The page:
Behavioral and medical treatments are available to help alleviate many of the adverse symptoms of overactive bladder (OAB). After tests determine the specific problem, a person who is diagnosed with OAB can usually find a solution that will help minimize symptoms without many negative side effects.
Bladder Training and Scheduled Voiding
Bladder training or voiding on a schedule is commonly recommended to help "teach" the bladder to steadily hold urine. A doctor may advise you to delay urinating for five to 10 minutes when the urge arises. Over time, the delay can increase and help build a tolerance to the urgency that comes with OAB. Scheduled bathroom visits—every two hours, for example—may also be helpful.
Urinating twice with a few minutes in between may help release residual urine that can remain in the bladder and cause OAB symptoms. This can help individuals who feel they don't empty their bladder completely during urination or who have been tested and are known to have a high postvoid residual. However, having to go twice every time you need to void can be disruptive to your daily routine.
To help manage urge incontinence in OAB (as well as stress incontinence), these pelvic exercises can help strengthen the muscles of the pelvic floor and urinary sphincter that are important for holding urine in the bladder. You can learn to tighten, hold, and release the muscles that control urination. Over time, the number of repetitions and time of holding the contraction can be increased.
Fluid and Diet Management
Changes in diet and fluid intake can help relieve OAB symptoms.
- Maintaining a schedule of the timing and amount of daily fluid intake; this plan will be prescribed by your doctor
- Limiting caffeinated drinks and acidic beverages such as coffee, cranberry and citrus juices, or sodas
- Limiting the intake of alcoholic beverages
- Eating foods high in fiber, such as flax seed, or taking fiber supplements if a doctor advises. This can help avoid constipation and aid the process of proper digestion and voiding
- Maintaining a healthy body mass index (BMI), as being overweight increases the risk of incontinence
Intermittent catheterization is a procedure that empties the bladder completely. It is a self-administered procedure that involves inserting a thin tube into the urethra each time you need to urinate. This helps retrain the bladder to function properly. Talk to your doctor to see whether this procedure is right for you.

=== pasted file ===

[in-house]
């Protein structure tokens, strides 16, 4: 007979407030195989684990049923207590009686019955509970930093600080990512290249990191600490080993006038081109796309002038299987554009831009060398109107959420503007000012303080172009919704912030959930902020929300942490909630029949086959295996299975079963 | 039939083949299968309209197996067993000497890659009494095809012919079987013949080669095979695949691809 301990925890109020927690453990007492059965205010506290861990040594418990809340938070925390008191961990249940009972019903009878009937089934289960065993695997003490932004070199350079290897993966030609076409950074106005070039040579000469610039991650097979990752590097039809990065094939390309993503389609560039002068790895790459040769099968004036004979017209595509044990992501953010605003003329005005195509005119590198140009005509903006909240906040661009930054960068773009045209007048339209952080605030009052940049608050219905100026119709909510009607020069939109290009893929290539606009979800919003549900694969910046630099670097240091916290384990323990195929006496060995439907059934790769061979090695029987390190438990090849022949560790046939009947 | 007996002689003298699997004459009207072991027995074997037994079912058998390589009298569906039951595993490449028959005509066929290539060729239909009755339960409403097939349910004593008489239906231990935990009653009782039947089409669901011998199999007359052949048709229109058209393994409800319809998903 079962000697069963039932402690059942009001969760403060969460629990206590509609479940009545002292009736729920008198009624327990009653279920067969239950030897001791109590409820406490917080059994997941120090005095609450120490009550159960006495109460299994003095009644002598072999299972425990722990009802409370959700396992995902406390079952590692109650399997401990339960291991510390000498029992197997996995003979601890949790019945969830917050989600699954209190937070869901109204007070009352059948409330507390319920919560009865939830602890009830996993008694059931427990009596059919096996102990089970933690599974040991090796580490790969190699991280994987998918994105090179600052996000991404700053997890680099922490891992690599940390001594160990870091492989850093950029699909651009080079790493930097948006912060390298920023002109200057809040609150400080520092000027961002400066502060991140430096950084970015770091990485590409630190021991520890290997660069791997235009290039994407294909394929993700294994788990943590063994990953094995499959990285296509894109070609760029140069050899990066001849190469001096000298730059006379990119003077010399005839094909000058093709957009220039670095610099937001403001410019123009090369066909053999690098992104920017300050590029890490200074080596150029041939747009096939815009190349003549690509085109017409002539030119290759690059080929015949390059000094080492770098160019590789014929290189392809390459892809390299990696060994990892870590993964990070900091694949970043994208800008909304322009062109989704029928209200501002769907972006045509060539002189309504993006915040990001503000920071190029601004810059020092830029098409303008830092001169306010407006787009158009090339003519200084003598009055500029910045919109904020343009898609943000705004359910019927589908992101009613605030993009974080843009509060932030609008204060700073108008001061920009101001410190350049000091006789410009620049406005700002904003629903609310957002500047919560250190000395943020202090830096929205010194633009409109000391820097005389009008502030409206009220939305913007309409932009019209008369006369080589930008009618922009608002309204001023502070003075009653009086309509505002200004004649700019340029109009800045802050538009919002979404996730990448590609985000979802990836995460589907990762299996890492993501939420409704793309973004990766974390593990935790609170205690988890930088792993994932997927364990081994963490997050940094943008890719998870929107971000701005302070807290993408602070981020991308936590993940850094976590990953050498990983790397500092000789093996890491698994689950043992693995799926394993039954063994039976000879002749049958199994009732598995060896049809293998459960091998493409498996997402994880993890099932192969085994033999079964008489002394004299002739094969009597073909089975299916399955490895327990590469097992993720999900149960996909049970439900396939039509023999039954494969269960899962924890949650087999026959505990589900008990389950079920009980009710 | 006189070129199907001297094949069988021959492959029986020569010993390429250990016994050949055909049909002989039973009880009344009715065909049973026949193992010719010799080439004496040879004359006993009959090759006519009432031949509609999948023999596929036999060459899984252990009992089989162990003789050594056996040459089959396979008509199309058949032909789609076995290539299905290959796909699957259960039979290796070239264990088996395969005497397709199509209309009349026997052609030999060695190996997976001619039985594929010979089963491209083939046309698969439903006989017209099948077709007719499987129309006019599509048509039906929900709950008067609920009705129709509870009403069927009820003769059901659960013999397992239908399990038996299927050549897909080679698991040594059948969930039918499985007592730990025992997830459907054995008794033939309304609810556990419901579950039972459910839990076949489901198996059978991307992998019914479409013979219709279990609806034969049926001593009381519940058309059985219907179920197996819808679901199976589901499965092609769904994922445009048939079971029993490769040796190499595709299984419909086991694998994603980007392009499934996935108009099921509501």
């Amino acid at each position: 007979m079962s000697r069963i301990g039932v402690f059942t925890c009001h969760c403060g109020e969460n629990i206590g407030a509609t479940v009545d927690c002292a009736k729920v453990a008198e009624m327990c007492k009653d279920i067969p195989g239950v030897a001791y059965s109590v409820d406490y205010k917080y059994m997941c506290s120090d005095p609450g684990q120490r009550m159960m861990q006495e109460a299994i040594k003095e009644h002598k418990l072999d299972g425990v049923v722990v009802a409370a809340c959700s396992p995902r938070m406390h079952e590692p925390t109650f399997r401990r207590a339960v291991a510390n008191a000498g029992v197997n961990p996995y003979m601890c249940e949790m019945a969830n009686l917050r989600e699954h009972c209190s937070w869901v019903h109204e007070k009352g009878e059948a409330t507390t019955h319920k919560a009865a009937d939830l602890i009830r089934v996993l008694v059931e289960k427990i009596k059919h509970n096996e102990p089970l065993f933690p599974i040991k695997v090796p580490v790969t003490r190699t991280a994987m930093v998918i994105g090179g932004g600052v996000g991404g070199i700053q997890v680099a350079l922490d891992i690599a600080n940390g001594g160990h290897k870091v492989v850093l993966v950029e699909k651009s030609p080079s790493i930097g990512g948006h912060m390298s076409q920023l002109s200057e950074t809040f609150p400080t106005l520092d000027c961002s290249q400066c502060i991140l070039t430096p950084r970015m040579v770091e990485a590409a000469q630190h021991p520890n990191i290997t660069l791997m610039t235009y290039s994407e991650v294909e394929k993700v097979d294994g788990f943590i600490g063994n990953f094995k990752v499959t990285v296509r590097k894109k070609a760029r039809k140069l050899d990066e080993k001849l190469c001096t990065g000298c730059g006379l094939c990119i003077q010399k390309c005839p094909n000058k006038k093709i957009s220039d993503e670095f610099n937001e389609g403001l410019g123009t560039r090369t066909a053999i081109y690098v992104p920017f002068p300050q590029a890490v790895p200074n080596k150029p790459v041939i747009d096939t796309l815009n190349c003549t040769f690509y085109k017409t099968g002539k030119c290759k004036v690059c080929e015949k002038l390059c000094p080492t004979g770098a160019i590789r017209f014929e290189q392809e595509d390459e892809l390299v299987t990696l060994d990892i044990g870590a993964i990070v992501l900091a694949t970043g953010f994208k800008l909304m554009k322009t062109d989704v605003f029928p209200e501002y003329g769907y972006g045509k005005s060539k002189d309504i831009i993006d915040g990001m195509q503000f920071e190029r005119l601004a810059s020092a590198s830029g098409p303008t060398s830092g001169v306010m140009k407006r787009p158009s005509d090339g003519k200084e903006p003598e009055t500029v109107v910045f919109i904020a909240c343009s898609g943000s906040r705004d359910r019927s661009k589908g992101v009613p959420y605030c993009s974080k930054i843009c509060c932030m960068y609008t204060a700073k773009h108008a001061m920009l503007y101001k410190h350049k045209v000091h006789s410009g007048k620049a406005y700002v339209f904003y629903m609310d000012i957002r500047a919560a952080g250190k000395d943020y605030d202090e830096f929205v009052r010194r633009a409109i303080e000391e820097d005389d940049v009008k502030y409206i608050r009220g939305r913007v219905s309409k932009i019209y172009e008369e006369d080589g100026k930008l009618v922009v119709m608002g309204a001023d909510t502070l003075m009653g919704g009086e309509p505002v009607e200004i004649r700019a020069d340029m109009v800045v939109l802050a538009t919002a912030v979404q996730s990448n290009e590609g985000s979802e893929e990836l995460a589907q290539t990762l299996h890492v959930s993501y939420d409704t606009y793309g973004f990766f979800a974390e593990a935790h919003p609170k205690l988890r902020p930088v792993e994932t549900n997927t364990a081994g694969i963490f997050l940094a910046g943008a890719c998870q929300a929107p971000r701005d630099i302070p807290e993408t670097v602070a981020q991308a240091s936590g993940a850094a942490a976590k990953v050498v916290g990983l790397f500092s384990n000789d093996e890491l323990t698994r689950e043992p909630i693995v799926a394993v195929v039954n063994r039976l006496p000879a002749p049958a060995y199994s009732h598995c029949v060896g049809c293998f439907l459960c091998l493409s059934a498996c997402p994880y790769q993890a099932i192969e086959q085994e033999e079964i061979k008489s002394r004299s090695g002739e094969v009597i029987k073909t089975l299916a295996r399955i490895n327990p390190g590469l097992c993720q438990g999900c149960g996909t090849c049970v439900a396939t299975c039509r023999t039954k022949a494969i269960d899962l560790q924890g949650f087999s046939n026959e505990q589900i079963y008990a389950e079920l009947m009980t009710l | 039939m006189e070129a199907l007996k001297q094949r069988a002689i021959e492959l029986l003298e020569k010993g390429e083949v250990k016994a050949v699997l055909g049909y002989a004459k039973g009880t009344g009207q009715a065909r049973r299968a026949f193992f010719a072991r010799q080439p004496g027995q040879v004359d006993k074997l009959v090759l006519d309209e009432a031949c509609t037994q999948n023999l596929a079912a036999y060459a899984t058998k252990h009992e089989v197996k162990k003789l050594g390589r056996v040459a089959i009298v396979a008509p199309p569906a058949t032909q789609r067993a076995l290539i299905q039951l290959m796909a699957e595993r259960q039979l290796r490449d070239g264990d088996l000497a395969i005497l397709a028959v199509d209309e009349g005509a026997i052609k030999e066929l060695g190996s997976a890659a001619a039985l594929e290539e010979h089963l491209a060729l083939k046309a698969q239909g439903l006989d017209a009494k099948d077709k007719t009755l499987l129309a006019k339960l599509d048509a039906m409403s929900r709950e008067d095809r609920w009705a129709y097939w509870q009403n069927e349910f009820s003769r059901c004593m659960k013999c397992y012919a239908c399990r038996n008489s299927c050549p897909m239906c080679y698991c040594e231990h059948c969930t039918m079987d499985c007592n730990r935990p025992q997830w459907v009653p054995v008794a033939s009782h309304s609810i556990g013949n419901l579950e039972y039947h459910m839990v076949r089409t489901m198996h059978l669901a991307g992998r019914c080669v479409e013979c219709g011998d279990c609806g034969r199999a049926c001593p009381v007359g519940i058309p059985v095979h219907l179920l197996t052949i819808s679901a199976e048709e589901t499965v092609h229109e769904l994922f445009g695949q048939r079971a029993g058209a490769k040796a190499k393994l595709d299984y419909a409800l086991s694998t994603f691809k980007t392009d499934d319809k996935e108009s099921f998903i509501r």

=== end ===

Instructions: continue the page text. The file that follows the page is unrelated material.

Anticholinergics are commonly prescribed for people with OAB. They inhibit nerve impulses that are responsible for involuntary contractions of the smooth muscle in the bladder. In people with OAB the bladder muscle contracts, even if the bladder isn't full, and causes a sudden urge to urinate.
Antidepressants are sometimes prescribed for OAB because they can help relax the smooth muscle of the bladder.
One theory suggests that some women suffer from OAB because of a drop in estrogen level as a result of menopause. Estrogen helps keep tissues around the bladder healthy and working properly. There is some scientific research that suggests topical estrogen treatment may ease the symptoms of OAB.
Botulinum Toxin Type A (Botox)
Recent studies have shown that Botox injections into the bladder can significantly decrease OAB symptoms and can also improve bladder capacity and the ability to empty the bladder. Research varies as to the dosage and duration of relief, but the findings are promising for those who do not respond to anticholinergics. The FDA has not approved Botox for incontinence.
Many drug treatments have side effects and are not safe for everyone. A doctor can determine which drug is appropriate and safe for you. Learn more about Overactive Bladder Drugs.
When conservative measures for OAB are unsuccessful, surgery is another treatment option. Some surgeries are reversible but are not recommended for everyone. Women who are pregnant or who plan to become pregnant may want to wait until after childbirth, because changes occurring with pregnancy may counteract the surgical modification.
Sacral Nerve Stimulation
To help reduce urge incontinence, an electrical device can be implanted at the base of the spine. The device, which is about the size of a small stopwatch, produces electrical currents that can influence bladder-control muscle by gently stimulating the sacral nerve. Before the device is implanted, a patient will have a test run with an exterior electrical device to see whether this treatment can be of benefit. Nerve stimulation can be costly and have adverse side effects.
This procedure increases the capacity of the bladder by adding intestine segments or by reducing the muscle-squeezing ability of the bladder. This surgery is lengthy and recovery time may take several weeks. Adverse side effects can include infection and chronic diarrhea. Intermittent catheterization may be required for complete bladder emptying.